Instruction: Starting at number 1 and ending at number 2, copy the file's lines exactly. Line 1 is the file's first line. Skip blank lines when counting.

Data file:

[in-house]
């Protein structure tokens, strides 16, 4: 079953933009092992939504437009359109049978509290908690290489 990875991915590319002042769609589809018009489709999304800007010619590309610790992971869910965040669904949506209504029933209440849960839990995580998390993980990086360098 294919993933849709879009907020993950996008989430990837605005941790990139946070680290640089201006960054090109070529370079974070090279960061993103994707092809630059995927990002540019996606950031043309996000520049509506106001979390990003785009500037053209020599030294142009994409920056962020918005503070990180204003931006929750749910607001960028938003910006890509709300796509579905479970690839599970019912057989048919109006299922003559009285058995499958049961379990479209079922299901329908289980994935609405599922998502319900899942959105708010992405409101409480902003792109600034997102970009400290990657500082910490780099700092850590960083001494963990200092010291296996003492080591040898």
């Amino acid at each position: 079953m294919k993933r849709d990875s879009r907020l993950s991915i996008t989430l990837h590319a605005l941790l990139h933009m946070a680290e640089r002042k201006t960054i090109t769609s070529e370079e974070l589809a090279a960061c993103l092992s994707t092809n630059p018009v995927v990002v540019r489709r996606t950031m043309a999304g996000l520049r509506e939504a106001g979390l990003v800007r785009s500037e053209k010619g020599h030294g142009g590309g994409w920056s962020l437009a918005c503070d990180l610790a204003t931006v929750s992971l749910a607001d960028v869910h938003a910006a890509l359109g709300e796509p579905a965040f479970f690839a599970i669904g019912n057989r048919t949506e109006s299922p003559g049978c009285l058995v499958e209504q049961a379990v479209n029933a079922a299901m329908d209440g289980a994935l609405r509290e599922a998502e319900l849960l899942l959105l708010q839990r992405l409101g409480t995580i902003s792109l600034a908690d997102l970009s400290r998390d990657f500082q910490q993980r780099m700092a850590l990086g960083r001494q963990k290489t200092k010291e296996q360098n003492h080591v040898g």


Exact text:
[in-house]
């Protein structure tokens, strides 16, 4: 079953933009092992939504437009359109049978509290908690290489 990875991915590319002042769609589809018009489709999304800007010619590309610790992971869910965040669904949506209504029933209440849960839990995580998390993980990086360098 294919993933849709879009907020993950996008989430990837605005941790990139946070680290640089201006960054090109070529370079974070090279960061993103994707092809630059995927990002540019996606950031043309996000520049509506106001979390990003785009500037053209020599030294142009994409920056962020918005503070990180204003931006929750749910607001960028938003910006890509709300796509579905479970690839599970019912057989048919109006299922003559009285058995499958049961379990479209079922299901329908289980994935609405599922998502319900899942959105708010992405409101409480902003792109600034997102970009400290990657500082910490780099700092850590960083001494963990200092010291296996003492080591040898």